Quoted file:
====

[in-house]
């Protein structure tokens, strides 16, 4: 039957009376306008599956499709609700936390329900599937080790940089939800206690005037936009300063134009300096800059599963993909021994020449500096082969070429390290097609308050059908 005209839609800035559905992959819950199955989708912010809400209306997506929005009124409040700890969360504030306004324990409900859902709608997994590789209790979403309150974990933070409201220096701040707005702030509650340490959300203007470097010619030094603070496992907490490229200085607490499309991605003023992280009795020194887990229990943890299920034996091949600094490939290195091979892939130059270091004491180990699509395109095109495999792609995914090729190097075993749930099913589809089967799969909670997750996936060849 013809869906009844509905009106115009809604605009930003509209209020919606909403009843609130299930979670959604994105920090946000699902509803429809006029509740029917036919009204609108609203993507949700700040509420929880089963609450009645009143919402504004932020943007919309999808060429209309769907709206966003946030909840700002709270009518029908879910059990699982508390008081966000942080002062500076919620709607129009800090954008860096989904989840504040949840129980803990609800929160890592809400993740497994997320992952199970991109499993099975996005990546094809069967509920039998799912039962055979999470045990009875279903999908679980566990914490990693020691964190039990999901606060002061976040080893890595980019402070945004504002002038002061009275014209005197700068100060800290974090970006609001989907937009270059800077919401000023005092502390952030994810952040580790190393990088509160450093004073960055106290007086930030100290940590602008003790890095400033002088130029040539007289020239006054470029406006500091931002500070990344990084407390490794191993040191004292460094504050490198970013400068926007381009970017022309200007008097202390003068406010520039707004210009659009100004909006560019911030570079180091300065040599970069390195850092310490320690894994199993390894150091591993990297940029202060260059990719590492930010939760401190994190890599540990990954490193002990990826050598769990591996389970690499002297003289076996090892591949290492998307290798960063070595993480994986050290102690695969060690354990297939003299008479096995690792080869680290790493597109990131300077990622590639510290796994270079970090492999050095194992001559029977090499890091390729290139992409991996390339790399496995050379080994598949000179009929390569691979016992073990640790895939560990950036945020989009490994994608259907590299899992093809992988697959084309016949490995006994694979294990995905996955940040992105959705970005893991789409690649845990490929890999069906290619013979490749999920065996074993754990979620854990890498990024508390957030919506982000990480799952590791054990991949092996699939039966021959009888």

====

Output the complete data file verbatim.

[in-house]
């Protein structure tokens, strides 16, 4: 039957009376306008599956499709609700936390329900599937080790940089939800206690005037936009300063134009300096800059599963993909021994020449500096082969070429390290097609308050059908 005209839609800035559905992959819950199955989708912010809400209306997506929005009124409040700890969360504030306004324990409900859902709608997994590789209790979403309150974990933070409201220096701040707005702030509650340490959300203007470097010619030094603070496992907490490229200085607490499309991605003023992280009795020194887990229990943890299920034996091949600094490939290195091979892939130059270091004491180990699509395109095109495999792609995914090729190097075993749930099913589809089967799969909670997750996936060849 013809869906009844509905009106115009809604605009930003509209209020919606909403009843609130299930979670959604994105920090946000699902509803429809006029509740029917036919009204609108609203993507949700700040509420929880089963609450009645009143919402504004932020943007919309999808060429209309769907709206966003946030909840700002709270009518029908879910059990699982508390008081966000942080002062500076919620709607129009800090954008860096989904989840504040949840129980803990609800929160890592809400993740497994997320992952199970991109499993099975996005990546094809069967509920039998799912039962055979999470045990009875279903999908679980566990914490990693020691964190039990999901606060002061976040080893890595980019402070945004504002002038002061009275014209005197700068100060800290974090970006609001989907937009270059800077919401000023005092502390952030994810952040580790190393990088509160450093004073960055106290007086930030100290940590602008003790890095400033002088130029040539007289020239006054470029406006500091931002500070990344990084407390490794191993040191004292460094504050490198970013400068926007381009970017022309200007008097202390003068406010520039707004210009659009100004909006560019911030570079180091300065040599970069390195850092310490320690894994199993390894150091591993990297940029202060260059990719590492930010939760401190994190890599540990990954490193002990990826050598769990591996389970690499002297003289076996090892591949290492998307290798960063070595993480994986050290102690695969060690354990297939003299008479096995690792080869680290790493597109990131300077990622590639510290796994270079970090492999050095194992001559029977090499890091390729290139992409991996390339790399496995050379080994598949000179009929390569691979016992073990640790895939560990950036945020989009490994994608259907590299899992093809992988697959084309016949490995006994694979294990995905996955940040992105959705970005893991789409690649845990490929890999069906290619013979490749999920065996074993754990979620854990890498990024508390957030919506982000990480799952590791054990991949092996699939039966021959009888």